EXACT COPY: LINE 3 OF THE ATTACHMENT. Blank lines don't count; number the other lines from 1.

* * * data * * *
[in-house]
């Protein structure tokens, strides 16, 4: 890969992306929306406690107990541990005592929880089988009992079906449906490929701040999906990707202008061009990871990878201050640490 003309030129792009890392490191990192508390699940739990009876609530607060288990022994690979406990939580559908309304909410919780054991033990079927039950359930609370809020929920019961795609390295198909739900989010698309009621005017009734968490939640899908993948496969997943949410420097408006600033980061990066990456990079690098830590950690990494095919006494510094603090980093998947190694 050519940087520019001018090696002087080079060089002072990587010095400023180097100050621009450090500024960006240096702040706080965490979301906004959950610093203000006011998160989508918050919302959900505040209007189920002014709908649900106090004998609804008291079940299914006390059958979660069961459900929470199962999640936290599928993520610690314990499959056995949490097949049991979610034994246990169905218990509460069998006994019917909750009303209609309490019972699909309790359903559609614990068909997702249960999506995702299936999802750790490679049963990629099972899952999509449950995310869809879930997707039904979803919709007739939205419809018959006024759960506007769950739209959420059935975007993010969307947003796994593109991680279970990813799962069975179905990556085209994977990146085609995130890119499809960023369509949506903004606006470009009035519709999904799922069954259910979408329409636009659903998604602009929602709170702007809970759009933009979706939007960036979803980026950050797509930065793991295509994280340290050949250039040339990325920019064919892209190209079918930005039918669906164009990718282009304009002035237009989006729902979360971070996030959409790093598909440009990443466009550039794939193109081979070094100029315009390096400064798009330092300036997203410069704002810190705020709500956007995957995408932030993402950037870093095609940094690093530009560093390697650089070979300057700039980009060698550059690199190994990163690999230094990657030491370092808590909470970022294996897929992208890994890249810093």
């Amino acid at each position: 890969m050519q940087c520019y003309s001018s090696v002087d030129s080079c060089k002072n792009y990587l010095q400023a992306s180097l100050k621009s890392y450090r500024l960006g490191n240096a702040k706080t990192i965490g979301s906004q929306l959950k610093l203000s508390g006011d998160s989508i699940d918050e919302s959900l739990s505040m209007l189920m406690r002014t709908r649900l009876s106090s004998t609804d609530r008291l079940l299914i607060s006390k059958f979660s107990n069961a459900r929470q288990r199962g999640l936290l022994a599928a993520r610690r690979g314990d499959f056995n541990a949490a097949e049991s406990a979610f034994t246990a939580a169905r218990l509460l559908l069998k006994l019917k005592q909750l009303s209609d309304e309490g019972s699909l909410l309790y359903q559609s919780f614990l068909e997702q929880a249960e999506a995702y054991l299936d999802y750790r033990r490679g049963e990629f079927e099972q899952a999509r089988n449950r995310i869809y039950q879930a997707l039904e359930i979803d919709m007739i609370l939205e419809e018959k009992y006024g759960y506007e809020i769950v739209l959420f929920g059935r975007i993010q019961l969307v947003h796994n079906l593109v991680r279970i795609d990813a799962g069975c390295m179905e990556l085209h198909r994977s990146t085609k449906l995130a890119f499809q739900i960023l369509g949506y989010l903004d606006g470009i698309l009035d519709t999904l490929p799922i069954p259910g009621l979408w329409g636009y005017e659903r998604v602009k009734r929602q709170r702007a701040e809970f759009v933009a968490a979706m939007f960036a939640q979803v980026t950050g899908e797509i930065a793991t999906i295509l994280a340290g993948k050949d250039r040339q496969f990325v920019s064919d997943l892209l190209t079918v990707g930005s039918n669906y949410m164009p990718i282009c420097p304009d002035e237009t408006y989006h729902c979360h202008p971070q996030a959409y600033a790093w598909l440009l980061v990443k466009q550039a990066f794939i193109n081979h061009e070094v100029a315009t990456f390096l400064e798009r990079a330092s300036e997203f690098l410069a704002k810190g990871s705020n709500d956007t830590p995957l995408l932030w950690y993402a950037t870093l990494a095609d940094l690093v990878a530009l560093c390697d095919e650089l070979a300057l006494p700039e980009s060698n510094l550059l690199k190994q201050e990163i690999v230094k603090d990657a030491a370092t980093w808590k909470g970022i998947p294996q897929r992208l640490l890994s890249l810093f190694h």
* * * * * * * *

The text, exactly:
């Amino acid at each position: 890969m050519q940087c520019y003309s001018s090696v002087d030129s080079c060089k002072n792009y990587l010095q400023a992306s180097l100050k621009s890392y450090r500024l960006g490191n240096a702040k706080t990192i965490g979301s906004q929306l959950k610093l203000s508390g006011d998160s989508i699940d918050e919302s959900l739990s505040m209007l189920m406690r002014t709908r649900l009876s106090s004998t609804d609530r008291l079940l299914i607060s006390k059958f979660s107990n069961a459900r929470q288990r199962g999640l936290l022994a599928a993520r610690r690979g314990d499959f056995n541990a949490a097949e049991s406990a979610f034994t246990a939580a169905r218990l509460l559908l069998k006994l019917k005592q909750l009303s209609d309304e309490g019972s699909l909410l309790y359903q559609s919780f614990l068909e997702q929880a249960e999506a995702y054991l299936d999802y750790r033990r490679g049963e990629f079927e099972q899952a999509r089988n449950r995310i869809y039950q879930a997707l039904e359930i979803d919709m007739i609370l939205e419809e018959k009992y006024g759960y506007e809020i769950v739209l959420f929920g059935r975007i993010q019961l969307v947003h796994n079906l593109v991680r279970i795609d990813a799962g069975c390295m179905e990556l085209h198909r994977s990146t085609k449906l995130a890119f499809q739900i960023l369509g949506y989010l903004d606006g470009i698309l009035d519709t999904l490929p799922i069954p259910g009621l979408w329409g636009y005017e659903r998604v602009k009734r929602q709170r702007a701040e809970f759009v933009a968490a979706m939007f960036a939640q979803v980026t950050g899908e797509i930065a793991t999906i295509l994280a340290g993948k050949d250039r040339q496969f990325v920019s064919d997943l892209l190209t079918v990707g930005s039918n669906y949410m164009p990718i282009c420097p304009d002035e237009t408006y989006h729902c979360h202008p971070q996030a959409y600033a790093w598909l440009l980061v990443k466009q550039a990066f794939i193109n081979h061009e070094v100029a315009t990456f390096l400064e798009r990079a330092s300036e997203f690098l410069a704002k810190g990871s705020n709500d956007t830590p995957l995408l932030w950690y993402a950037t870093l990494a095609d940094l690093v990878a530009l560093c390697d095919e650089l070979a300057l006494p700039e980009s060698n510094l550059l690199k190994q201050e990163i690999v230094k603090d990657a030491a370092t980093w808590k909470g970022i998947p294996q897929r992208l640490l890994s890249l810093f190694h």